Jon Gruden’s disgusting emails are just the latest embarrassment for a league determined to do the worst.
Jon Gruden didn’t step down as the Oakland Raiders’ head coach on Monday because the NFL successfully expelled an outlier in their league. He stepped down because the NFL has cultivated such a debaucherous culture that they can accidentally discover one sexist while investigating another.
In emails sent by Gruden to the former president of the Washington Football Team Bruce Allen and others between 2011 and 2018, Gruden referred to NFL commissioner Roger Goodell with homosexual slurs, perpetuated racist stereotypes about Black people by comparing NFL Players Association President DeMaurice Smith’s lips to Michelin tires, and scoffed at the idea of the NFL introducing female referees. These emails only came to light due to the NFL’s extensive workplace misconduct investigation into the Washington Football Team, and not because there was any expressed concern over the conduct of one of the most well-liked figures in NFL circles.
Gruden is an NFL lifer, spending 29 of his 58 years on Earth in various roles in the NFL including an initial stint as Raiders’ head coach between 1998 and 2001, and bringing the Tampa Bay Buccaneers its first Super Bowl championship during his six-year run as the team’s head coach between 2002 and 2008. Later, Gruden was an announcer for ESPN and one of the most recognizable figures on one of the network’s most popular programs, Monday Night Football. It’s hard to understate how quickly and pervasively Gruden’s presence was instilled throughout the sport and ESPN. After joining ESPN as an analyst on Monday Night Football in May 2008, he soon became an analyst for ESPN’s coverage of the NFL Draft, helped call the 2010 BCS National Championship Game on ESPN Radio, and received his own series on ESPN Jon Gruden's QB Camp, all within his first four years at the company.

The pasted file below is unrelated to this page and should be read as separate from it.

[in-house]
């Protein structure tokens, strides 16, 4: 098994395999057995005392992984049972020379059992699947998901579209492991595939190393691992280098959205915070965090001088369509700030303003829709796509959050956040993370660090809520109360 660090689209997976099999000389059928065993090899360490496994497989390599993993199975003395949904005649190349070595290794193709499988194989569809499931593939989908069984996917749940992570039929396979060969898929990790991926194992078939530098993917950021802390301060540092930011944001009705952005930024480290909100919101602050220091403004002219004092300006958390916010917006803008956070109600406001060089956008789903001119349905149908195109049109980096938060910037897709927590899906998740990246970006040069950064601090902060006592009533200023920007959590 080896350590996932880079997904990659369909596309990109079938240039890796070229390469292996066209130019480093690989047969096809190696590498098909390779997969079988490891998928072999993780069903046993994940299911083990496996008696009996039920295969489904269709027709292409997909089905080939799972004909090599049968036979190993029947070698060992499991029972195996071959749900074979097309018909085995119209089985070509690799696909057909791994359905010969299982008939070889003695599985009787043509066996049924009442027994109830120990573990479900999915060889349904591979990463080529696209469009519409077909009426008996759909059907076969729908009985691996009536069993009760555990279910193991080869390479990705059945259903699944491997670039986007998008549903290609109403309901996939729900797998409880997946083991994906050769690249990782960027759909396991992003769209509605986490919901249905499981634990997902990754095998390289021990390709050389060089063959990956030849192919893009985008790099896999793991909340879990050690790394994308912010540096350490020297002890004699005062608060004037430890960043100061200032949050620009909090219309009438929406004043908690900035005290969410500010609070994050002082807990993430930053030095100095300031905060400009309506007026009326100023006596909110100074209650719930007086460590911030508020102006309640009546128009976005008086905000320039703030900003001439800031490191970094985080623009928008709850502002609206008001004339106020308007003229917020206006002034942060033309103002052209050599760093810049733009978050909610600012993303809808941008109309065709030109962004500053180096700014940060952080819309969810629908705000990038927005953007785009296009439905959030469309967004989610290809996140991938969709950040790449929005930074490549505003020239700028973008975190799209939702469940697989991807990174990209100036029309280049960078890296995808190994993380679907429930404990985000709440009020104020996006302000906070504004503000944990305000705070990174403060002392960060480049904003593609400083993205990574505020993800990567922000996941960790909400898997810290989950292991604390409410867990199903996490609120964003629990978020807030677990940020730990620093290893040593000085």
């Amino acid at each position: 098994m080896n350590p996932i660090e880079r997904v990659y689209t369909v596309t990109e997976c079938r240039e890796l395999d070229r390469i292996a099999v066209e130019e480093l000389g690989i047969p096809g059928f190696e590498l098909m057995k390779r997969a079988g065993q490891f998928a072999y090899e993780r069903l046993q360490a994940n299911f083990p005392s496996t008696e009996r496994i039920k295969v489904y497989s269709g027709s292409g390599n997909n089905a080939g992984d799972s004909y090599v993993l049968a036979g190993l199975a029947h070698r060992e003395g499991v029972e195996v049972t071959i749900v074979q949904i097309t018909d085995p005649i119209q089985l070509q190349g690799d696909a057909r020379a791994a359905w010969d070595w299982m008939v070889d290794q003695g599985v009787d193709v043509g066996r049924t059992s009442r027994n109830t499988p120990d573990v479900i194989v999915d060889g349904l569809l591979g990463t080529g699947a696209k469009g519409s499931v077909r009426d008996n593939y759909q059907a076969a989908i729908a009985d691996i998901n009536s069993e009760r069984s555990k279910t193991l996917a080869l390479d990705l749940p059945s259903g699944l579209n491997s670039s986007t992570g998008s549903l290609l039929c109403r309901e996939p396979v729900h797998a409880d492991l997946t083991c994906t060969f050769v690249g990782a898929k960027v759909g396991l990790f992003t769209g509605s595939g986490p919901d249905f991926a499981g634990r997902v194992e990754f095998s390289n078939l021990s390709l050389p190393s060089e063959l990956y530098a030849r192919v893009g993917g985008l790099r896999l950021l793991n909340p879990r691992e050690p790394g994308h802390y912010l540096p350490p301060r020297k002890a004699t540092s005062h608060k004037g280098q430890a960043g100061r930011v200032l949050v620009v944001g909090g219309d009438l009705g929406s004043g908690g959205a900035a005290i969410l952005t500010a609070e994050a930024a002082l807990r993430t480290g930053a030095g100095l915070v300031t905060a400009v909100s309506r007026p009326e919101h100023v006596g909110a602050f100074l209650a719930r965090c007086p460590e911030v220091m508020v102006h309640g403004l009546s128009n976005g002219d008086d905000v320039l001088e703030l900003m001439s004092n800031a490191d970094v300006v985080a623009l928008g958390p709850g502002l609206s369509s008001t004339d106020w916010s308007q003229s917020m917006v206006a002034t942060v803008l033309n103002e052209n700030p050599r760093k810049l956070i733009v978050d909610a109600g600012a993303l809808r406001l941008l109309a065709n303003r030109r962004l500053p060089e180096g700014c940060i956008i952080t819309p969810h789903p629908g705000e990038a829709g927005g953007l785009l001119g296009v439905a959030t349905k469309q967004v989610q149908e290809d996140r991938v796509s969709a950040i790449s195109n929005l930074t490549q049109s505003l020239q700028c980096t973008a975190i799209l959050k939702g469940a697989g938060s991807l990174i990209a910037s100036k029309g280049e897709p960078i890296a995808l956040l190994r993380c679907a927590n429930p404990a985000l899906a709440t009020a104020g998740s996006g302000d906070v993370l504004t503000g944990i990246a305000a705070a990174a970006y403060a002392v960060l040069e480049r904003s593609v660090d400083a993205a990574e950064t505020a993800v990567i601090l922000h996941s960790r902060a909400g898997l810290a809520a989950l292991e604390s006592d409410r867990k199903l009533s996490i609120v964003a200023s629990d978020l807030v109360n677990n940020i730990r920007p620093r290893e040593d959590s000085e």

By 2015, after just seven years of ever being an on-air personality, he became the highest-paid one at ESPN. From the looks of his unearthed private emails contrasted with his widespread public appeal, you had to be in Gruden’s inner circle to know the monster inside the charmer. Within those conciliatory confines, where homophobia is encouraged and sexism is expected, Gruden’s comfort eventually became his downfall. In one email exchange, Hooters co-founder Ed Droste shared a sexist meme of female referees, and Gruden criticized Goodell for allowing women on the sidelines. In another, Gruden jokingly tells Allen to ask Bryan Glazer, a member of the Glazer family which owns the Buccaneers, to perform oral sex on him, to which Allen jokes he may do. Gruden also referred to Goodell with other homosexual slurs and profanities, and said that Goodell shouldn’t have pressured then-Los Angeles Rams coach Jeff Fisher to draft "queers," a reference to the team’s decision to pick Michael Sam, the first openly gay player to be drafted in the NFL, in 2014. These are influential, wealthy white men using their private circle as a vehicle to reinforce their discriminatory beliefs, a microcosm of the NFL and one that Gruden’s second stint with the Raiders was partly founded on.